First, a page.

Tu B'Shevat, Israeli Style
At the Jewish National Fund's (JNF) third annual Tu B'Shevat seder on Feb. 5, the evening's theme – development of the Negev Desert – was apropos for the Jewish equivalent of Earth Day.
Emcee Doron Nesher held court at the Scottish Rite Temple Auditorium almost entirely in Hebrew for the predominantly Israeli audience of 500. Israeli actor, singer, musician and mime Israel Gurion provided the grand finale.
JNF Los Angeles' Rami Ganor introduced a film detailing development of the Negev, and the challenge of bringing water to the desert. The film highlighted the Hatzeva Reservoir campaign, which frees up drinking water, provides water for irrigation and cultivation and boosts the Israeli economy through agriculture.
Also participating in the seder, which included a light dinner with Israeli staples, including hummus, baba ghanouj and tabouli, were Moshe Salem, president of the Council of the Israeli Community; Ehud Danoch, consul general of Israel in Los Angeles; and journalist Batya Dagan. Musicians Jimi Gamlial, Roni Gotlib and Gilat Rapaport kept the audience engaged with spirited clapping and a singing.
While JNF President David Frank encouraged the audience to visit Israel, one lucky person, who was sitting at the Bank Leumi table, won the evening's grand prize – a free trip to the Jewish state, complete with tour guides. – Emily Pakur, Contributing Writer
ADL Praises Police
On Feb. 3, The Anti-Defamation League (ADL) honored law enforcement officers, units, agencies and programs with its 2004 Helene and Joseph Sherwood Family Prize.
Honors went to Senior Lead Officer Melody Hainline of the LAPD Harbor Division for her proactive commitment and innovative approach to combating bias-motivated gang crimes; Special Agent Linda Dozer of the FBI in Ventura County for significant community involvement for investigation of hate crimes and civil rights violations; Capt. Frank Mankin of the San Bernardino Police Department for leading community training about hate crimes; and Lt. Brad Wahl, homeland security liaison for the Bakersfield Police Department, for his commitment to undermining extremist activity in Kern County.
A joint award went to Dennise Willett, assistant U.S attorney in Riverside, and Sgt. John Ginter of the San Bernardino County Sheriff's Department for their collaborative effort to investigate and prosecute white supremacist groups. The FBI Multi-Cultural Advisory Committee was also honored for its outreach to improve communication between the FBI and Arab, Middle Eastern, Muslim and Sikh communities.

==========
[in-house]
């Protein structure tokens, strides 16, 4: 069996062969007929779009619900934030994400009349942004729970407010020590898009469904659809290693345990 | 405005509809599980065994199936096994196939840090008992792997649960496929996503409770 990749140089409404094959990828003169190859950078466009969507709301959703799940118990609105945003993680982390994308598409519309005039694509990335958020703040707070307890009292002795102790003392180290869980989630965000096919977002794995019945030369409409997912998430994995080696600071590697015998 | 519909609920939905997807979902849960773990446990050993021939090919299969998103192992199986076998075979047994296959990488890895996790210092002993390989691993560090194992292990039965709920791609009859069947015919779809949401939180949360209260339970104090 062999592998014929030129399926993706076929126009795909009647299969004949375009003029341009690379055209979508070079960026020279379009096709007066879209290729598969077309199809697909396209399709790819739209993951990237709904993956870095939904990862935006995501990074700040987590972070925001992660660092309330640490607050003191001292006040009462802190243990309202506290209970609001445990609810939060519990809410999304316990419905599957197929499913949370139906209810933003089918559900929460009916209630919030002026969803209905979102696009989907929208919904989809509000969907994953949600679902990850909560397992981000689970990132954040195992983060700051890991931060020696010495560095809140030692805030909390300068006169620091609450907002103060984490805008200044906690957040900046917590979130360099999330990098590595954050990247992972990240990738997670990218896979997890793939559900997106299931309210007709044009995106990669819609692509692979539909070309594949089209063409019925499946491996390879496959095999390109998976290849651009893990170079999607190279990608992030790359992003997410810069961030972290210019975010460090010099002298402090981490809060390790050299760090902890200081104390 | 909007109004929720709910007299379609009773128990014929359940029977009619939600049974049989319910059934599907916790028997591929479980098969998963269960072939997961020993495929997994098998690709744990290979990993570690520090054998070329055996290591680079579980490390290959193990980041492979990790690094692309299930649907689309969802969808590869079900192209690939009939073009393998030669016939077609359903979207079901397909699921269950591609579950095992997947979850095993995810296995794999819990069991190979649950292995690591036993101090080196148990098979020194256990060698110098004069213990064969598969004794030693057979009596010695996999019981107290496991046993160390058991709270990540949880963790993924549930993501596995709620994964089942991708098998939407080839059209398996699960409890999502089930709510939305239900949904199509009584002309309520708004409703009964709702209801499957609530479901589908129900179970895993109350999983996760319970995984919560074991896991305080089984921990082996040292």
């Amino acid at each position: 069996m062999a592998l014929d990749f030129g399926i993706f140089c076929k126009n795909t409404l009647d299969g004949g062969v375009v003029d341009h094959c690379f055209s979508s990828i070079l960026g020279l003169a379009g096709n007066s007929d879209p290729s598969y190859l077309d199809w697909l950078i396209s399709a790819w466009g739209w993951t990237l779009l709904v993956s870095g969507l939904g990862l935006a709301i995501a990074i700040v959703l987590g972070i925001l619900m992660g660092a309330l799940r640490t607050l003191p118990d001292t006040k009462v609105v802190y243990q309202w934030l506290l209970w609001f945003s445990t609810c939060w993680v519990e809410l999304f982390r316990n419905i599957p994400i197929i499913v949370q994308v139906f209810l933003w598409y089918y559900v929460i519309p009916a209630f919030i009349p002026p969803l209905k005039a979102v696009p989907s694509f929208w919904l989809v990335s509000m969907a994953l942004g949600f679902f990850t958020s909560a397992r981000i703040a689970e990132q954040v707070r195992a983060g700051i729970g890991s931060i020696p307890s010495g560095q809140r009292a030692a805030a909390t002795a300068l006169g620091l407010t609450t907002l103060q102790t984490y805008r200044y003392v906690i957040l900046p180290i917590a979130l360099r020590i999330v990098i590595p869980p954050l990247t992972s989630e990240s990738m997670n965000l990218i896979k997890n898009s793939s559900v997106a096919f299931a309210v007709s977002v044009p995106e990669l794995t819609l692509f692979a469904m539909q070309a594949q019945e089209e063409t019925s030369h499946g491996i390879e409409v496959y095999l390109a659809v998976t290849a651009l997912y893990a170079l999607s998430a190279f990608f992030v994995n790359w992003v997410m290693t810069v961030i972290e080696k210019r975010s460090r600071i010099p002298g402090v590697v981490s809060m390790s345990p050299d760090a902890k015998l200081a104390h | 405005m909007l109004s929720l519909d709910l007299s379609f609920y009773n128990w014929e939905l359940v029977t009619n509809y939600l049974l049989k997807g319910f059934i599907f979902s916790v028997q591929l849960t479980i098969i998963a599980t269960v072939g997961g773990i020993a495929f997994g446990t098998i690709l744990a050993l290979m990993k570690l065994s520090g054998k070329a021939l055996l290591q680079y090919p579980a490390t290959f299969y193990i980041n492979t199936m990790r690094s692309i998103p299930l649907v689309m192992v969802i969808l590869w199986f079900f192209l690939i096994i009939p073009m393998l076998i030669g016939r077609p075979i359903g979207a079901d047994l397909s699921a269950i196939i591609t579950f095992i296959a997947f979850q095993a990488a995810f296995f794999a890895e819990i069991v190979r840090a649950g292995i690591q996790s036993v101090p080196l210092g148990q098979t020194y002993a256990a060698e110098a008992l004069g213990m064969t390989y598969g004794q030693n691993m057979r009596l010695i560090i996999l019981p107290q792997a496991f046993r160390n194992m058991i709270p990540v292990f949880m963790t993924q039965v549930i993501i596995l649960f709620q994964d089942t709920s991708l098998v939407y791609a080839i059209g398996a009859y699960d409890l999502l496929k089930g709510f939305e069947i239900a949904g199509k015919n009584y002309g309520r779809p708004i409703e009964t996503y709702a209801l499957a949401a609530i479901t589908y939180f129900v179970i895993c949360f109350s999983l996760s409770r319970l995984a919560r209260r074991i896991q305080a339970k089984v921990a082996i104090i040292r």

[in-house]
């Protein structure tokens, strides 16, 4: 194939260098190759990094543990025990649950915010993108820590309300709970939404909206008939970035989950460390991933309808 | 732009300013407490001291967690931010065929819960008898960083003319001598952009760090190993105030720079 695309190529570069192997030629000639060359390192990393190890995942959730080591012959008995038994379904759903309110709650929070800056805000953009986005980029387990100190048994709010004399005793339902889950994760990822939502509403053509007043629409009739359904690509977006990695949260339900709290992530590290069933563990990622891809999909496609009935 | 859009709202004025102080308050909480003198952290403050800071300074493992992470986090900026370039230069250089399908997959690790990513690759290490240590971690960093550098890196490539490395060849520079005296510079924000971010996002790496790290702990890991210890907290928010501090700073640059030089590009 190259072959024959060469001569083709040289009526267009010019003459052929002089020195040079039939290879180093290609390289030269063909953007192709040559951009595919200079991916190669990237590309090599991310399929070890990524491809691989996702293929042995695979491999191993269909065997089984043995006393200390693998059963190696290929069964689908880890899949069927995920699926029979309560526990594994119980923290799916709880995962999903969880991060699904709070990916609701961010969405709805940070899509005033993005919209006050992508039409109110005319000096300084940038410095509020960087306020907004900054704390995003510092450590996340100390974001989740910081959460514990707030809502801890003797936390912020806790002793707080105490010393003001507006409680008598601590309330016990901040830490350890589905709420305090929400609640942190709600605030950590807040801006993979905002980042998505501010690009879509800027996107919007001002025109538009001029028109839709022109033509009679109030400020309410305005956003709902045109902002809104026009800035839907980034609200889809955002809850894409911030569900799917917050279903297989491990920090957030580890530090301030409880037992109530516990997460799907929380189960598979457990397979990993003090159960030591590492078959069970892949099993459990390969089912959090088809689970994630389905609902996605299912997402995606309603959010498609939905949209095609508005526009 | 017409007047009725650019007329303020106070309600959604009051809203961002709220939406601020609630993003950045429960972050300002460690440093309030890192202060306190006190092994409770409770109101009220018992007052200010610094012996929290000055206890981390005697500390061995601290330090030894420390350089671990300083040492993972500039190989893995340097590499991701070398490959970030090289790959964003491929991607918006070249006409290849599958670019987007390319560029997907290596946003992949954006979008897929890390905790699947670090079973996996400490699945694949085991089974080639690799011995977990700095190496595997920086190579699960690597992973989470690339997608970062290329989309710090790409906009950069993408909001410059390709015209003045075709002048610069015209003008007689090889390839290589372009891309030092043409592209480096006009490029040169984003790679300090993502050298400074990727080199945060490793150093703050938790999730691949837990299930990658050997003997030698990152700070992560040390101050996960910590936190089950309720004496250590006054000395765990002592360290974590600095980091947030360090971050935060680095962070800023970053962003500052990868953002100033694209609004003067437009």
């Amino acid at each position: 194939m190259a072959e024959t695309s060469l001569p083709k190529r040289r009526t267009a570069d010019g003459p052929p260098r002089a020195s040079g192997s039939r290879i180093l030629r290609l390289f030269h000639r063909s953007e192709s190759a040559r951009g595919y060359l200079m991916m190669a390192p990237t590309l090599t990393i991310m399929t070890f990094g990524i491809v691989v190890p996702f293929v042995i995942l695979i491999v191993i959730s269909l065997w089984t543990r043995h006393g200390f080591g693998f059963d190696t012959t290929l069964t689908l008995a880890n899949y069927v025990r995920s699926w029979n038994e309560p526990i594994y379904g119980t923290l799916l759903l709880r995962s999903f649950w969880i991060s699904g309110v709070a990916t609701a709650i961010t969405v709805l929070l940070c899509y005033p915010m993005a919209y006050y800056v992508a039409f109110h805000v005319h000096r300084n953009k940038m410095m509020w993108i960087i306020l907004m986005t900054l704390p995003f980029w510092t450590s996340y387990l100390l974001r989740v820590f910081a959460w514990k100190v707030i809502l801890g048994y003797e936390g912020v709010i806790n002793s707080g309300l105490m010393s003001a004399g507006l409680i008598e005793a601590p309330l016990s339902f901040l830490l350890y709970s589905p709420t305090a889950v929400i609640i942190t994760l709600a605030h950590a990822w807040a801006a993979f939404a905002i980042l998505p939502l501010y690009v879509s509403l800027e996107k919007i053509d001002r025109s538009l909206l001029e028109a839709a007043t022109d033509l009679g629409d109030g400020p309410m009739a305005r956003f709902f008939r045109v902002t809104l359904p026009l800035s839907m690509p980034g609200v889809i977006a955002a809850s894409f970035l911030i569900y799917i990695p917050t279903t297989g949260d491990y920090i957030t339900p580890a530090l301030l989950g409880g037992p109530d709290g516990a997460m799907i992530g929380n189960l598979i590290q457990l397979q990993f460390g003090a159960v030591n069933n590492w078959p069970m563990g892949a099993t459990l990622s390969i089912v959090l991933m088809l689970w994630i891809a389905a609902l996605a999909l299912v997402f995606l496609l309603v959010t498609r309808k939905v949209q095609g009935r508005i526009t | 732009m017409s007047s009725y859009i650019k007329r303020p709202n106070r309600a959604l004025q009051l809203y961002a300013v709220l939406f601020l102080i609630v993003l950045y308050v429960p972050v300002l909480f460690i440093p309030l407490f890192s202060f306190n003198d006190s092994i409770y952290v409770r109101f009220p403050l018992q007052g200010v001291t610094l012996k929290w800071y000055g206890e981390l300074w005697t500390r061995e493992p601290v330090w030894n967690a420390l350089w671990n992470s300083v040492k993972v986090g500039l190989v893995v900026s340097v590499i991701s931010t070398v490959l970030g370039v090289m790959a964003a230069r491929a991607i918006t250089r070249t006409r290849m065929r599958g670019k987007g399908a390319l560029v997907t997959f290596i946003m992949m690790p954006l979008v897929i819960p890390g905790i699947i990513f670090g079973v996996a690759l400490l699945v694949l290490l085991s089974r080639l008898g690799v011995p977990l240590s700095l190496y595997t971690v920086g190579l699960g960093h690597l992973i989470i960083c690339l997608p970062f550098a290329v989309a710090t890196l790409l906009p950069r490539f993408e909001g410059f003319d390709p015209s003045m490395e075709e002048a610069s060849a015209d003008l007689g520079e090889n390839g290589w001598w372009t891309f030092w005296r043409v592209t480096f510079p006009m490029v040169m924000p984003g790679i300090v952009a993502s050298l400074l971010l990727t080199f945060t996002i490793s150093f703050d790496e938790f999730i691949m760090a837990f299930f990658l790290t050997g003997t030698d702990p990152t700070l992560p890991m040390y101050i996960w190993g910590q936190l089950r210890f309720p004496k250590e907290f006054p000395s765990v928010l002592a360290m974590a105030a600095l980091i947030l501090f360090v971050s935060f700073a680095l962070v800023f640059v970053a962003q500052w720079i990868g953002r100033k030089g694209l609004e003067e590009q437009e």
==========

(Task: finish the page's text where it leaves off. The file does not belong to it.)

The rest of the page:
The awards ceremonies, held at the Skirball Cultural Center, honors those demonstrating outstanding commitment to combating bigotry and stereotyping by performing acts outside the normal scope of duties. They are also given to those who work toward supporting those victimized by hate crimes and providing opportunities for education designed to reduce and eliminate hate crimes and biased motivated activity.
Thousands responded to The Jewish Federation of Greater Los Angeles' 2005 Annual Campaign, which kicked off on Feb 15. More than 2,000 volunteers staffed phones in Midcity, the San Fernando Valley and South Bay. With more than 50,000 donors called, some $4.6 million was raised.
Celebrities who lent their support to the campaign included Joshua Malina, Marlee Matlin, Larry Miller and Jonathan Silverman, some of whom took the time to make calls on Super Sunday. Even Mayor James Hahn stopped by and made a few calls.
With cuts in government funding for social services expected to continue this year, The Federation has adopted as its 2005 campaign theme "Live Generously." "This year we are asking our community to really think about what it means to live a generous life," said Richard E. Lewis, Super Sunday chair.